Volume 9 • 2022 • Issue 6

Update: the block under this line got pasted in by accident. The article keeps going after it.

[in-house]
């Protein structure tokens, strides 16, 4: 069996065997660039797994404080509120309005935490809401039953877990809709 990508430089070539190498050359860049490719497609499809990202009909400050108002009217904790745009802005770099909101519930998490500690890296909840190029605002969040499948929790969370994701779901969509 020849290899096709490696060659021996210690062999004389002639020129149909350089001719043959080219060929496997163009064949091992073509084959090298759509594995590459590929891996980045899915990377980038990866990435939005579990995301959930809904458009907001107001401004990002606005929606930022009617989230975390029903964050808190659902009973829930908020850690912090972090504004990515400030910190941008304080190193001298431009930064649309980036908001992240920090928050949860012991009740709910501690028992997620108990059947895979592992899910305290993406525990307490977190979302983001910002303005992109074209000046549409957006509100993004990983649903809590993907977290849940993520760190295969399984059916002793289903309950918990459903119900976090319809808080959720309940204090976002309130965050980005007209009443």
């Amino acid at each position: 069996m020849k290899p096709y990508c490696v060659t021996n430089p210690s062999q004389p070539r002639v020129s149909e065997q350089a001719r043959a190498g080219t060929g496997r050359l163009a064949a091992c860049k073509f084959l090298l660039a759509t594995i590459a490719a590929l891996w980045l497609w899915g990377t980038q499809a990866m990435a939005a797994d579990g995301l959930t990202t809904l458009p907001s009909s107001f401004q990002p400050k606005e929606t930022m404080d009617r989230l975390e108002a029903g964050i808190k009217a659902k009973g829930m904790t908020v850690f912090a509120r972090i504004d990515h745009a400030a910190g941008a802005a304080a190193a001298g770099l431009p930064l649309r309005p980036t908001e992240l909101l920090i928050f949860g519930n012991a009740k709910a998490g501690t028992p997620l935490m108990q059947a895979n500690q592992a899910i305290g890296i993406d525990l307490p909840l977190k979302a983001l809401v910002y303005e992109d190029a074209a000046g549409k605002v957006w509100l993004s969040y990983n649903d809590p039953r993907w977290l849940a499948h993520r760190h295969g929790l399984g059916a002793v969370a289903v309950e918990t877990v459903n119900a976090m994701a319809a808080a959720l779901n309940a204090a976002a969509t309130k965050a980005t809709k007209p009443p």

• Healthy Workplace Series • The following article is adapted and reprinted with permission from the LifeWorks website www.workhealthlife.com Seasonal AffectiveDisorder: Surviving theWinter Blues Sentiments toward winter are as varied as the temperatures that accompany the season. For many people who dislike winter, the days and months can seem long and sometimes dismal, as they await the change of season. A major difference between people who are fond of winter and those that are not is that those who enjoy the season can usually be found participating in activities and sports that take advantage of the weather. While these outdoor sports are attractive to some, they may not be as attractive or easily accessible to others. The key to contentedness with winter is not so much the nature of the activities one engages in but rather the act of “being active.” Participating in pleasurable activities provides us with a sense of energy and vitality that contributes to our overall health and well-being. Act on “being active” Here are some tips on how you can embrace the season, become more active, and take advantage of all the activity options that winter can offer. Learning. Set a goal to learn something new and out of the ordinary each winter. For instance, each year, choose a country and become immersed in information about that country’s history, geography, language, culture or economy. Or build on knowledge from year to year by learning more about a topic that interests you. Learning can be done independently through reading, using videos, or attending general interest classes such as those offered through community programs. Relating. Connect with family and friends through simple outings that become “winter rituals.” Consider going on vacation, renting a series of movies or TV shows, or visiting friends or family out of town. Exercising. Avoid the temptation to become sedentary through committing to a short and brisk walk daily, preferably outdoors for the added benefit of fresh air. A varied exercise program doubles as both a pastime and assists with regulating our mood. Variety helps to keep motivation high, for example, attend classes or use videotapes, seek out nature trails for long walks, swim at the local pool, or take up yoga or boxing. TheMembers’AssistanceProgram (MAP) is sponsoredbyCDSPI and provides confidential short-term counselling support, professional guidance, resources and referrals for dentists, dental office staffand immediate familymembers.MAP services are complimentary and accessible24/7/365. ContactMAPat 1.844.578.4040 or visit theirwebsiteat workhealthlife.com. MAP is operatedbyLifeWorks (formerlyMorneauShepell), the largestCanadian-basedEmployee andFamilyAssistanceprovider in the country.Available services vary by region.UseofMAPservices is completely confidential within the limits of the law. 39 Issue 6 | 2022 | SupportingYour Practice